PHILIPPINES

WHO PEELS YOUR GARLIC: INSIDE MANILA'S INFORMAL ECONOMY

Individual stories tell a lot about the situation of people and their human rights situation – often more than statistics and summarizing reports. Therefore FNF supports journalistic storytelling about the human rights situation in South East Asia with funding and training. This story by Geela Garcia is one of the results.

  • The garlic peeling industry in Baseco, Manila renders Filipino women among the least visible, worst paid, and most dispensable part of the informal economy
  • The worsening job crisis brought about by the pandemic has forced more Filipino women to resort to home-based work despite poverty wages and on top of the unpaid care work they do for their families
  • Figures show a rise in low-wage jobs, yet the bill aiming to protect informal workers has been pending in a legislative committee since December 2019.

Women like Arendain are usually the ones involved in this business

Arendain peels garlic inside her home

Arendain’s neighbor acquired scars from peeling for years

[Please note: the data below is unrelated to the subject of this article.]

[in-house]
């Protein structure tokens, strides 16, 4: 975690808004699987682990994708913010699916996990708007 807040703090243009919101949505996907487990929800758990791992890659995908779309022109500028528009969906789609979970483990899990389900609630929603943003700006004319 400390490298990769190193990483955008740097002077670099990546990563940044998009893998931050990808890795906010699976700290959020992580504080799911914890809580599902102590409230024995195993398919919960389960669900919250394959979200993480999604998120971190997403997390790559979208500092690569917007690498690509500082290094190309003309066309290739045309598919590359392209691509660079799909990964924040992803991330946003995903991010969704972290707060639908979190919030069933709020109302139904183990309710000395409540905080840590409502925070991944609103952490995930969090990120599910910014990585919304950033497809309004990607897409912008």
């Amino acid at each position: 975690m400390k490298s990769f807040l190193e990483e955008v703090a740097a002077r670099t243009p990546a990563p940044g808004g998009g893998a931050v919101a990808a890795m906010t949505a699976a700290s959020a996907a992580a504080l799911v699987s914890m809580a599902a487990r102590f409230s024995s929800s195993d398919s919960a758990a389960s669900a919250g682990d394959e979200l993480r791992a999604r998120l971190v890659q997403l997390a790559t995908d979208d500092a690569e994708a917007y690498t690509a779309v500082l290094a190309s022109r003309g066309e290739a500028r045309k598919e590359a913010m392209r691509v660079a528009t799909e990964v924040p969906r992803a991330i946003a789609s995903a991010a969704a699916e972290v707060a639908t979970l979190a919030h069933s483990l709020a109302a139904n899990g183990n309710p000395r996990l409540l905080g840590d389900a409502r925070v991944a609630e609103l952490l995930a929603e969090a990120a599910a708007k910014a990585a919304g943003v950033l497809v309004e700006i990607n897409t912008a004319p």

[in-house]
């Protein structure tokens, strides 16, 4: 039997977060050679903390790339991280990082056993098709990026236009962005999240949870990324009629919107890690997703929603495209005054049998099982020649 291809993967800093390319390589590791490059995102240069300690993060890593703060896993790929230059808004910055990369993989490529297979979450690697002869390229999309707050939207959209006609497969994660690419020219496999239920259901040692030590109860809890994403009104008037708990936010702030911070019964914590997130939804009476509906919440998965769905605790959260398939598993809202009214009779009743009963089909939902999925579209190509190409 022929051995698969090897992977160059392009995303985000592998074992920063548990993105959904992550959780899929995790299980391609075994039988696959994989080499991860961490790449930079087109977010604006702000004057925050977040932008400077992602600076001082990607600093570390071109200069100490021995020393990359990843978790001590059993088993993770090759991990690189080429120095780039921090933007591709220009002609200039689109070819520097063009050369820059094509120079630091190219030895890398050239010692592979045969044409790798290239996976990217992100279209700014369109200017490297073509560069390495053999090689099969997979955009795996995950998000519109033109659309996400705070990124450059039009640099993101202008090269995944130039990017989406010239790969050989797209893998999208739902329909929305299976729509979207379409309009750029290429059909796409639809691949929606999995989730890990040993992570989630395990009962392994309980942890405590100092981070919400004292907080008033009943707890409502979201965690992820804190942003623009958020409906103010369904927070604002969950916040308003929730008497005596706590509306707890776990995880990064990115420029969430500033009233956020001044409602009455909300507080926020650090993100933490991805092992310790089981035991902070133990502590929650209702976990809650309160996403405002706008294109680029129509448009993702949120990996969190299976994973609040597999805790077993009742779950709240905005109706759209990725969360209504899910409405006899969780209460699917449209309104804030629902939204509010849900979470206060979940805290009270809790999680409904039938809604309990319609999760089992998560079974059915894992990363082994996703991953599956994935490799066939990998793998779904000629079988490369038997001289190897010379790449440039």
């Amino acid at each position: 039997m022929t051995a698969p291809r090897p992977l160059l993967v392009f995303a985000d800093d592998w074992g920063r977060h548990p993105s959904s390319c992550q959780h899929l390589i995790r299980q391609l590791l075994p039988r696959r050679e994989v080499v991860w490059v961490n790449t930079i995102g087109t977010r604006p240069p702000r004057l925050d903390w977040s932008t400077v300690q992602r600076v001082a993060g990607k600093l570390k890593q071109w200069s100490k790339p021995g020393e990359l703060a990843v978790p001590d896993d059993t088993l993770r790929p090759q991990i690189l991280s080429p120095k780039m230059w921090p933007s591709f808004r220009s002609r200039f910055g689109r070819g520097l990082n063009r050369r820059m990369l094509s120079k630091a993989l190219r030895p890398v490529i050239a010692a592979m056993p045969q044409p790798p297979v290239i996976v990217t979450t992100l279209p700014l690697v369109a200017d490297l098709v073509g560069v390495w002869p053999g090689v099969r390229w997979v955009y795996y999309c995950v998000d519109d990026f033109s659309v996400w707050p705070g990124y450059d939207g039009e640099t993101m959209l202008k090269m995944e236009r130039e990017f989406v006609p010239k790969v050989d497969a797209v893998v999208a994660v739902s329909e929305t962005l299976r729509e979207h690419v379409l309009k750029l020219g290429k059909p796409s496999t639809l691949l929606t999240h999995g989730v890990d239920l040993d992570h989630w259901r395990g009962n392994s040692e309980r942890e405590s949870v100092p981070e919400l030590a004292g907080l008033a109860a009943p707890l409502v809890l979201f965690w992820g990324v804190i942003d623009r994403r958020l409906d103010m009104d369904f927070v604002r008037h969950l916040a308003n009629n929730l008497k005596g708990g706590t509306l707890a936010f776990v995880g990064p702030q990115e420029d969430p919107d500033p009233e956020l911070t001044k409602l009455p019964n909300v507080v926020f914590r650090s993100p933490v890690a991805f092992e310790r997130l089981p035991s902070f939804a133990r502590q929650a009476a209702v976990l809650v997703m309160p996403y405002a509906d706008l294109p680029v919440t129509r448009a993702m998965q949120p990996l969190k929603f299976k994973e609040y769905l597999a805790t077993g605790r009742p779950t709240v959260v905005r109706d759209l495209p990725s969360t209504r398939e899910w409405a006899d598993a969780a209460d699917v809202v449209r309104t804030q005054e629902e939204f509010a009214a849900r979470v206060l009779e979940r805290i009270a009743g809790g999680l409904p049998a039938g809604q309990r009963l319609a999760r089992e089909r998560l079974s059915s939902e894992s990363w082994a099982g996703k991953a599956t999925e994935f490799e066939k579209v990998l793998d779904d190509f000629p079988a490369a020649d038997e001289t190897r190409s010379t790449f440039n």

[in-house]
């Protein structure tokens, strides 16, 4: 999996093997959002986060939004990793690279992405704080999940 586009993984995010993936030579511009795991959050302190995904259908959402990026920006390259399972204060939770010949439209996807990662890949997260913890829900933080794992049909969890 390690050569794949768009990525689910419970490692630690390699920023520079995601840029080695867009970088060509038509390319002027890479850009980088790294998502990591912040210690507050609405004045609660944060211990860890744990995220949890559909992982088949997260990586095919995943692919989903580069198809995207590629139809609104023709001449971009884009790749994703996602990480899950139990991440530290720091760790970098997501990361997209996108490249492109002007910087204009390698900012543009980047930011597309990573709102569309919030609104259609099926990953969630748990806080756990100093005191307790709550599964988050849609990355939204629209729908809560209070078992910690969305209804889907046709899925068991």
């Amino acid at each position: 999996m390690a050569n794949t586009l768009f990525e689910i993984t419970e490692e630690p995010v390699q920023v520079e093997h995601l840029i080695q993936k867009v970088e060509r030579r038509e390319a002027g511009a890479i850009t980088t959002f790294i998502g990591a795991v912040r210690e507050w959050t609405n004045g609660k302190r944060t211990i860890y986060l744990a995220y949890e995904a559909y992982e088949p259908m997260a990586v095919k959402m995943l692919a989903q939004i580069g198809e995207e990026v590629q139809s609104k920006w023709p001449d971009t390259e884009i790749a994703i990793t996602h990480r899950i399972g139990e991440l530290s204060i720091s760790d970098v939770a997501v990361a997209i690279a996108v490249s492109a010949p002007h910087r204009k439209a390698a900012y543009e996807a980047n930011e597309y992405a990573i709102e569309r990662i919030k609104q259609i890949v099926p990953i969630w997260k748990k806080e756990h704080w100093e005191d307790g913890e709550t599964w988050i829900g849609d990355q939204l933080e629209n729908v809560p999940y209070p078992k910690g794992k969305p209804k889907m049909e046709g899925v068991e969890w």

Water outside Arendain’s house during high-tide

Arendain peels garlic inside her home

MANILA, Philippines - The pungent scent of garlic lingers in Marites Arendain’s calloused palms all day. She’s had “garlic hands” for years, from hand-peeling kilograms of garlic which are then distributed to markets and large fast-food chains. This job pays her $1.67 for the sack of garlic she is able to peel each day, a very small fraction of the city’s minimum wage ($10.68), only enough to buy her family of eight a kilo of rice and some dried fish.


“Today’s accomplishments were yesterday’s impossibilities.”


There is a robust demand for garlic, a basic ingredient in Filipino cuisine, from small restaurants and large fast-food chains in Manila, the Philippine capital. Baseco, a poor community near the Manila port, is where a lot of that garlic is peeled before it ends up in the boxed meals sold by popular fast-food chains, in tinned corned beef manufactured by leading food companies, or in the fancy dishes of luxury hotels.

Arendain is one of the hundreds of mothers in Baseco who are part of the shadow garlic economy. For mothers like her, home-based work, despite the long hours and meager income, allows them to care for children while also making some money to put food on the table.

Aside from garlic peeling, residents of Baseco survive by burning and selling brass

MORE ABOUT THE HUMAN RIGHTS WORK OF THE FRIEDRICH NAUMANN FOUNDATION FOR FREEDOM:

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